NEETT’s Blackpool trams move in

Monday 3rd November was a momentous day for the North Eastern Electrical Traction Trust, as it was on this date that the last of their collection of historic Blackpool trams were moved into secure undercover accommodation. Both of the Balloon cars currently residing at the premises of the North East Land, Sea & Air Museum near Sunderland were moved inside the Trust’s new tram shed on November 3rd, ending a lengthy spell of outside storage for the two trams.

Although most of the NEETT collection were moved into the depot in May, Blackpool Balloon cars 708 and 721 had to remain outside due to an issue with the depot doors which prevented double deck cars from getting inside, with the exception of the illuminated Hovertram which was built to an unusual low-bridge design. However, following some adjustments, a lorry was booked to move the two Balloon cars the short distance into their new home, with 708 being moved first. By the end of the afternoon both were tucked up inside for the first time since leaving Blackpool, and thankfully meaning that neither will have to endure another winter at the mercy of the elements. The shed now contains two lines of Blackpool trams; one track contains single-deck cars 634, 674+684 and 647 whilst the other is home to 721, 708 and at the rear, Hovertram 735.

Restoration work on 721 has stalled recently due to the unexpected delays in getting the car moved inside, but hopefully this can now resume. Thoughts can also turn towards the even bigger task of restoring car 708 as an open-topper, but for now, the most important thing is that both trams should be protected and not suffer any further deterioration.

Blackpool Balloon 708 being loaded onto a lorry in order to be moved inside the NEETT tram shed, bringing to an end a lengthy period of storage outside for both this tram and sister car 721. (Photo by John Gilder)


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14 Responses to NEETT’s Blackpool trams move in

  1. bob riley says:

    Great to see both double deckers in the tram shed. Another winter of outside storage in the cold North East would not have been a good idea.

  2. Franklyn says:

    Well done to everyone at the NEETT. The preservation of a complete twin car set is particularly welcome, but lets hope all the trams (and otehr vehicles on site) have a safe and secure future.

  3. Paul says:

    What are NEET’s plans? Nice that it is to have a small fleet of trams, they aren’t exactly locally relevant. The shed neither looks suitable for displaying the cars, or as a future operating depot given the height issues.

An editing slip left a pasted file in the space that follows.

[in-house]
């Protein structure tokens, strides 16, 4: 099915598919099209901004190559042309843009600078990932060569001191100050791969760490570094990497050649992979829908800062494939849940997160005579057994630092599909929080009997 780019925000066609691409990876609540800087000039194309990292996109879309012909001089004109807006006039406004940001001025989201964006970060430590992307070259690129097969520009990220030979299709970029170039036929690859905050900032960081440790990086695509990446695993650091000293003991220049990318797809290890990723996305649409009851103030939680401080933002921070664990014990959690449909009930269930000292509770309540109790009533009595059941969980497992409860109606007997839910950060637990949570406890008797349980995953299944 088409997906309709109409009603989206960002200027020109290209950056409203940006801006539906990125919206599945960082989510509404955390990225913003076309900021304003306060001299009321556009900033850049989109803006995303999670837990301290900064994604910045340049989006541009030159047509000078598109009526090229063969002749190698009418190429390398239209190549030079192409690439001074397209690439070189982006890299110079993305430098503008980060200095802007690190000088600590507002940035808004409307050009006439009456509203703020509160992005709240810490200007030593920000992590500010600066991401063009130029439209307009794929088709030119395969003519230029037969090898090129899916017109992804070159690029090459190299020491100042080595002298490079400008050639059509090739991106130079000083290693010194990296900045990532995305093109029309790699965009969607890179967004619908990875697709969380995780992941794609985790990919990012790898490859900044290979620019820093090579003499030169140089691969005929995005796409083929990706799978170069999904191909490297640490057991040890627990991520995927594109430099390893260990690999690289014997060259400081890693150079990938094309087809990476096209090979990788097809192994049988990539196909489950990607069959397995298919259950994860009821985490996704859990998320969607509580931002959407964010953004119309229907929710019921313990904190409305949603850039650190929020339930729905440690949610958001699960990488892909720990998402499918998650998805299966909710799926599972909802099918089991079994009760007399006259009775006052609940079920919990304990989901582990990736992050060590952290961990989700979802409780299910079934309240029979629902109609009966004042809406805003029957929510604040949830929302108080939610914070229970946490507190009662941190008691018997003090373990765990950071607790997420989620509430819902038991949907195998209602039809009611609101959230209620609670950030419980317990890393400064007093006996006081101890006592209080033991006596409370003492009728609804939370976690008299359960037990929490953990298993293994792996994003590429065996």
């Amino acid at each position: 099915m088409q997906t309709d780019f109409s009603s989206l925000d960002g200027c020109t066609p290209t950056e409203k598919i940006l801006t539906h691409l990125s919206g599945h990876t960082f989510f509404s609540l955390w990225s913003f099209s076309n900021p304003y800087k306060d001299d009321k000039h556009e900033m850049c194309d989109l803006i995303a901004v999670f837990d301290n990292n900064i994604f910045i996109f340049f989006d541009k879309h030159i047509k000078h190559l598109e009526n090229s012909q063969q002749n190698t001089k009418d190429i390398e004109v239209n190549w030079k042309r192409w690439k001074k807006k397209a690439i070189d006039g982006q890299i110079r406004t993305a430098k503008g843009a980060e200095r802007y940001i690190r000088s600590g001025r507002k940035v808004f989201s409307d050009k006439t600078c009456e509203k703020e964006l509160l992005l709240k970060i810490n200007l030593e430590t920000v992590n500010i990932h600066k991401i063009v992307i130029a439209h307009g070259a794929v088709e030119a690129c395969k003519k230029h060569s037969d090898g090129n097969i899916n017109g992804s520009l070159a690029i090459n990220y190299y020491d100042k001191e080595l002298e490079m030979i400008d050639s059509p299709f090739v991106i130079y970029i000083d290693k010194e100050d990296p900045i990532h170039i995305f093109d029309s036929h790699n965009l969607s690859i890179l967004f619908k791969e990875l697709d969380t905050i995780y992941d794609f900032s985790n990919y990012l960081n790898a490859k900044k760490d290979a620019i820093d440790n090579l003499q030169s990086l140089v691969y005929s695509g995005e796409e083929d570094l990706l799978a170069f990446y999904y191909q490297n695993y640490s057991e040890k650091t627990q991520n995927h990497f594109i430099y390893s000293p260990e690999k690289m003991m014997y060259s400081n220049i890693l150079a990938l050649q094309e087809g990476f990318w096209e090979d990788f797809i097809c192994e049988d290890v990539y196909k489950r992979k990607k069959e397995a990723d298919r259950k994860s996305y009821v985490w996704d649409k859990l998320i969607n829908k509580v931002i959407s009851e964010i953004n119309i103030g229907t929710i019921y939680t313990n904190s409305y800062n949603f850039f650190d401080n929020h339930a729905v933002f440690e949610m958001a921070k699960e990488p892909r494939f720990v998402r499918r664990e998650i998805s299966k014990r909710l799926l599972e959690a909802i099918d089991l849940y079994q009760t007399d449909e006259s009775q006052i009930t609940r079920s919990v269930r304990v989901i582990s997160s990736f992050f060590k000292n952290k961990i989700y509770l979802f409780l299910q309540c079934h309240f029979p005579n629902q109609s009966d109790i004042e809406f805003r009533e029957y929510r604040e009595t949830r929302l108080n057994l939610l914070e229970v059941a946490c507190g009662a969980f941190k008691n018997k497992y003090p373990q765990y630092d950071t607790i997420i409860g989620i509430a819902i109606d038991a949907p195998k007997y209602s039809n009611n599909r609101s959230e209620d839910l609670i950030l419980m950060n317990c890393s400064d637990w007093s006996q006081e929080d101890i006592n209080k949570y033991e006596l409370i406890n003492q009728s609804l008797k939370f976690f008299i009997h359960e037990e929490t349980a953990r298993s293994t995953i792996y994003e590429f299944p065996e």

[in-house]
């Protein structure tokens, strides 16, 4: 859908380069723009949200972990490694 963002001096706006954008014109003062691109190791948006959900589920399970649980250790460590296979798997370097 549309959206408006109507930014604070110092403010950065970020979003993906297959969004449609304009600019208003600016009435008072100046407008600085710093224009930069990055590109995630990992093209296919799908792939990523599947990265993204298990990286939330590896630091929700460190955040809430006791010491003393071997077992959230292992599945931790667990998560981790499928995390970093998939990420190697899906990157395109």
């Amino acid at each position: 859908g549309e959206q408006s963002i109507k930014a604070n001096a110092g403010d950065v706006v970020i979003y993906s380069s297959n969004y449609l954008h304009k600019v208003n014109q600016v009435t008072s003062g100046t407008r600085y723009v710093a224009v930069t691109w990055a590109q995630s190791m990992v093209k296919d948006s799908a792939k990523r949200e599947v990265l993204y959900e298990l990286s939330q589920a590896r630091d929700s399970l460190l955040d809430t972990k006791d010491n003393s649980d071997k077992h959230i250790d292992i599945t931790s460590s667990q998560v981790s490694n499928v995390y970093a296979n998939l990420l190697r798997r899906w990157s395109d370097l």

A great achievement to get things undercover but I can’t help wondering what the objective of such a Blackpool based collection is in Sunderland.

    • Paul D says:

      Not all the Aircraft in the collection of the same site have local connections so that should not precude having trams from elsewhere either, and anyway how many Sunderland Trams survive that could take their places in the collection??

    • Andrew Waddington says:

      This alongside the discussion on another article regarding the ‘at risk’ trams owned by Merseytravel emphasise the point that it is impossible to please everybody!

      Organisations who save Blackpool trams = get moaned at for taking too many duplicates and neglecting other systems
      Organisations who sit back and watch Blackpool trams go for scrap = get moaned at for doing nothing

      Incidentally NEETT have shown interest in at least one vehicle with local significance but very little has happened there, and the chances of anything happening appear rather slim, so it’s probably a case of Blackpool trams or nothing!

    • Ken Walker says:

      Surely the important thing is that they have saved these cars and have had a building erected to keep them secure and out of the elements, which shows they are serious about the restoration of them, whether they are local or not. The same argument could apply to Heaton Park and Beamish. A fact that many people will be grateful for when rhe FHLT’s collection has collapsed into a pile of rust.

  4. Paul says:

    I’m not moaning, im just curious as to what they are trying to achieve given that much of the collection is not from the North East. The website doesn’t really tell you much about aims and objectives, or future plans and I don’t think they have charity status yet so there’s nothing on the CC website.

    I’m sure there’s a plan and vision, but it’s not clear what it is. There’s a mention on here in May 2012 about a 12 car depot and a aim for an operating line but also deals with Heaton Park and Beamish for tram loans – that sounds a sensible idea to get vehicles operational. Presumably there are plans to extend the depot in the future as it doesn’t look like there is sufficient height to wire it, or fit trolley towers to the single deck cars.

  5. bob riley says:

    The lower saloon of Sunderland corporation car no.73 may still exist at Lemmington Hall in Northumberland. Restoration of this car would certainly provide plenty of local intrest.

  6. Nathan says:

    There is a Hull car wasting away at a caravan park in Skipsea, East Riding, too.

    • Paul D says:

      Definitely not ‘waisting away’, it is infact quite well care for and has has a complete repaint in the last couple of years. Be assured that an eye is being kept on that one, but the owners presently have no desire to part with it. Their only response to approaches from enthusiasts (three to me knowledge) is that they are happy with it where it is…

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